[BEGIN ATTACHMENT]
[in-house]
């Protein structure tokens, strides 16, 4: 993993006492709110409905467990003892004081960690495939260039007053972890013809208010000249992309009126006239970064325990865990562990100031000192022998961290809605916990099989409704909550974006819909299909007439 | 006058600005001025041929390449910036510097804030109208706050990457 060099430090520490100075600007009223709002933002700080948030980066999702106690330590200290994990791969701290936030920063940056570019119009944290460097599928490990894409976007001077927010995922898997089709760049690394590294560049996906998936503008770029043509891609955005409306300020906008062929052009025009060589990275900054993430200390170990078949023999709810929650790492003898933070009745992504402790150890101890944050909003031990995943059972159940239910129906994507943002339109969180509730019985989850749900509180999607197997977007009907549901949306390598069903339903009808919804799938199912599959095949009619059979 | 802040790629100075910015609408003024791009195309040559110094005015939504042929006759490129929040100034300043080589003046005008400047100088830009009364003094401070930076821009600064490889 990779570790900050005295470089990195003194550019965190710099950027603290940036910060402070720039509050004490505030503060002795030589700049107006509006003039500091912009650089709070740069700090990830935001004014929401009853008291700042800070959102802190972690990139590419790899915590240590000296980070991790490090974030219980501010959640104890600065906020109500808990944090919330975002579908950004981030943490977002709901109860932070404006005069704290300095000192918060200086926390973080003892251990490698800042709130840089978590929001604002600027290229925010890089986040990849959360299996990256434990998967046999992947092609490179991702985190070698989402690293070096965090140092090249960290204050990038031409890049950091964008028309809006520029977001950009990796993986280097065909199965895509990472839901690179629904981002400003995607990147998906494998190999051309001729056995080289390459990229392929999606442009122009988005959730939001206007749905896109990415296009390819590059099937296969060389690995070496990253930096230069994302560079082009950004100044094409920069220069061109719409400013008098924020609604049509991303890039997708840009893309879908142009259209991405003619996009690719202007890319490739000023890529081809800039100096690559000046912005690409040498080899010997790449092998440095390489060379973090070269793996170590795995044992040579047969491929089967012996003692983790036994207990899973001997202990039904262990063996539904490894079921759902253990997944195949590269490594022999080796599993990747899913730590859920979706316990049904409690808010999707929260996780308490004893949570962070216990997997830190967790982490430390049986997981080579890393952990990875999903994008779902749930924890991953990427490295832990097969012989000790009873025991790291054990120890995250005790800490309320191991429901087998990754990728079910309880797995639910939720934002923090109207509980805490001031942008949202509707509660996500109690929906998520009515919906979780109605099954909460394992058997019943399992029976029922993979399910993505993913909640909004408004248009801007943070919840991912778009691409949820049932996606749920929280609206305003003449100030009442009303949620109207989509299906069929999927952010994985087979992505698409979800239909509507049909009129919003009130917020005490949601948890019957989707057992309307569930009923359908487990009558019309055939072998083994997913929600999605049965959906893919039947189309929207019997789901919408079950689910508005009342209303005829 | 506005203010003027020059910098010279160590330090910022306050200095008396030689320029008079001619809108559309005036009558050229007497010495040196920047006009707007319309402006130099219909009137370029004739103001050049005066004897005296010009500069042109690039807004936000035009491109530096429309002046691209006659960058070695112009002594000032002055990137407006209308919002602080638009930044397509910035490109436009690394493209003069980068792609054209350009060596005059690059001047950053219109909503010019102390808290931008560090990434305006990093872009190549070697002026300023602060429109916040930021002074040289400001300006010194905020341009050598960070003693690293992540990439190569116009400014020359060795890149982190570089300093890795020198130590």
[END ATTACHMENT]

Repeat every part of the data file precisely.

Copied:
[in-house]
């Protein structure tokens, strides 16, 4: 993993006492709110409905467990003892004081960690495939260039007053972890013809208010000249992309009126006239970064325990865990562990100031000192022998961290809605916990099989409704909550974006819909299909007439 | 006058600005001025041929390449910036510097804030109208706050990457 060099430090520490100075600007009223709002933002700080948030980066999702106690330590200290994990791969701290936030920063940056570019119009944290460097599928490990894409976007001077927010995922898997089709760049690394590294560049996906998936503008770029043509891609955005409306300020906008062929052009025009060589990275900054993430200390170990078949023999709810929650790492003898933070009745992504402790150890101890944050909003031990995943059972159940239910129906994507943002339109969180509730019985989850749900509180999607197997977007009907549901949306390598069903339903009808919804799938199912599959095949009619059979 | 802040790629100075910015609408003024791009195309040559110094005015939504042929006759490129929040100034300043080589003046005008400047100088830009009364003094401070930076821009600064490889 990779570790900050005295470089990195003194550019965190710099950027603290940036910060402070720039509050004490505030503060002795030589700049107006509006003039500091912009650089709070740069700090990830935001004014929401009853008291700042800070959102802190972690990139590419790899915590240590000296980070991790490090974030219980501010959640104890600065906020109500808990944090919330975002579908950004981030943490977002709901109860932070404006005069704290300095000192918060200086926390973080003892251990490698800042709130840089978590929001604002600027290229925010890089986040990849959360299996990256434990998967046999992947092609490179991702985190070698989402690293070096965090140092090249960290204050990038031409890049950091964008028309809006520029977001950009990796993986280097065909199965895509990472839901690179629904981002400003995607990147998906494998190999051309001729056995080289390459990229392929999606442009122009988005959730939001206007749905896109990415296009390819590059099937296969060389690995070496990253930096230069994302560079082009950004100044094409920069220069061109719409400013008098924020609604049509991303890039997708840009893309879908142009259209991405003619996009690719202007890319490739000023890529081809800039100096690559000046912005690409040498080899010997790449092998440095390489060379973090070269793996170590795995044992040579047969491929089967012996003692983790036994207990899973001997202990039904262990063996539904490894079921759902253990997944195949590269490594022999080796599993990747899913730590859920979706316990049904409690808010999707929260996780308490004893949570962070216990997997830190967790982490430390049986997981080579890393952990990875999903994008779902749930924890991953990427490295832990097969012989000790009873025991790291054990120890995250005790800490309320191991429901087998990754990728079910309880797995639910939720934002923090109207509980805490001031942008949202509707509660996500109690929906998520009515919906979780109605099954909460394992058997019943399992029976029922993979399910993505993913909640909004408004248009801007943070919840991912778009691409949820049932996606749920929280609206305003003449100030009442009303949620109207989509299906069929999927952010994985087979992505698409979800239909509507049909009129919003009130917020005490949601948890019957989707057992309307569930009923359908487990009558019309055939072998083994997913929600999605049965959906893919039947189309929207019997789901919408079950689910508005009342209303005829 | 506005203010003027020059910098010279160590330090910022306050200095008396030689320029008079001619809108559309005036009558050229007497010495040196920047006009707007319309402006130099219909009137370029004739103001050049005066004897005296010009500069042109690039807004936000035009491109530096429309002046691209006659960058070695112009002594000032002055990137407006209308919002602080638009930044397509910035490109436009690394493209003069980068792609054209350009060596005059690059001047950053219109909503010019102390808290931008560090990434305006990093872009190549070697002026300023602060429109916040930021002074040289400001300006010194905020341009050598960070003693690293992540990439190569116009400014020359060795890149982190570089300093890795020198130590």